Farther from the comet, even the hydroxyl molecule succumbs to solar ultraviolet radiation. It breaks into its constituent oxygen and hydrogen atoms. "The solar wind -- a fast-moving stream of particles from the sun -- interacts with the comet's broader cloud of atoms. This causes the solar wind to light up with X-rays, and that's what Swift's XRT sees," said Stefan Immler, also at Goddard.

This interaction, called charge exchange, results in X-rays from most comets when they pass within about three times Earth's distance from the sun. Because Lulin is so active and is losing a lot of gas, its X-ray emitting region extends in a large cloud far sunward of the comet.

Geronimo Villanueva completes the team working on the comet data at Goddard.

“We are looking forward to future observations of Comet Lulin, when we hope to get better X-ray data to help us determine its makeup,” notes Carter. “They will allow us to build up a more complete 3-D picture of the comet during its flight through the solar system.”

Swift, launched in November 2004, is a NASA mission in partnership with the Italian Space Agency and the Science and Technology Facilities Council of the United Kingdom; and is managed by NASA Goddard. Penn State controls science and flight operations from the Mission Operations Center in University Park, Pennsylvania. Los Alamos National Laboratory provides gamma-ray imaging analysis. The Ultra-Violet -Optical Telescope (UVOT) was constructed at UCL's MSSL. The University of Leicester played a major role in developing Swift's X-Ray Telescope and hosts the UK Swift Science Data Centre.

Provided by University of Leicester

Explore further: NASA spacecraft almost to Pluto: Smile for the camera!

add to favorites email to friend print save as pdf

Related Stories

Davos elites warned about catastrophic cyberattacks

8 hours ago

Attacks on power plants, telecommunications and financial systems, even turning all of Los Angeles' traffic lights green: Davos elites were warned Saturday of the terrifying possibilities of modern cyber ...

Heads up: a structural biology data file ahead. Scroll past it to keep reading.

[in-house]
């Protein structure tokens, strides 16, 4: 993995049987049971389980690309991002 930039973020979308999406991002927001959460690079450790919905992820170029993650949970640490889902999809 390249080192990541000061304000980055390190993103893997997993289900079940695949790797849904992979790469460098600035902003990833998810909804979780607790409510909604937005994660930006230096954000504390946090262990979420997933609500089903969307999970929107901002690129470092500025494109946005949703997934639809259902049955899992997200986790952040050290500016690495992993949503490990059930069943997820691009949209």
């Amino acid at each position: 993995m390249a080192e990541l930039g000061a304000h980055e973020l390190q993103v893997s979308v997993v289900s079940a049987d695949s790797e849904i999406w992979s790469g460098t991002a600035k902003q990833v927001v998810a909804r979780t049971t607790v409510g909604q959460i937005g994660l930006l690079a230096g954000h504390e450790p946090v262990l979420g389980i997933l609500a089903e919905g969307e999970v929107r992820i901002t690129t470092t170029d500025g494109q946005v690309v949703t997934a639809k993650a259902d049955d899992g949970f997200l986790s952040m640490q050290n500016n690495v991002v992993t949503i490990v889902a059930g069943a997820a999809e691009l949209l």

Recommended for you

Elon Musk's SpaceX drops lawsuit against Air Force

6 hours ago

A spacecraft company run by billionaire Elon Musk has dropped a lawsuit alleging the U.S. Air Force improperly awarded a contract to launch military satellites to a joint venture between Boeing and Lockheed Martin.

NASA spacecraft almost to Pluto: Smile for the camera!

Jan 23, 2015

It's showtime for Pluto. NASA's New Horizons spacecraft has traveled 3 billion miles and is nearing the end of its nine-year journey to Pluto. Sunday, it begins photographing the mysterious, unexplored, icy ...

Gullies on Vesta suggest past water-mobilized flows

Jan 23, 2015

(Phys.org)—Protoplanet Vesta, visited by NASA's Dawn spacecraft from 2011 to 2013, was once thought to be completely dry, incapable of retaining water because of the low temperatures and pressures at its ...

SOHO and Hinode offer new insight into solar eruptions

Jan 23, 2015

The sun is home to the largest explosions in the solar system. For example, it regularly produces huge eruptions known as coronal mass ejections – when billions of tons of solar material erupt off the sun, ...

User comments : 2

Adjust slider to filter visible comments by rank

Display comments: newest first

barakn
1 / 5 (1) Feb 20, 2009
"Comet Lulin, which is formally known as C/2007 N3, was discovered last year by astronomers at Taiwan's Lulin Observatory."

Last year was 2008.
seanpu
not rated yet Feb 23, 2009
"A comet is a clump of frozen gases mixed with dust. These 'dirty snowballs'"

the dirty snowball theory has been thrown out. every comet / asteroid we've visited has no relation to a dirty snowball.

Please sign in to add a comment. Registration is free, and takes less than a minute. Read more

Click here to reset your password.
Sign in to get notified via email when new comments are made.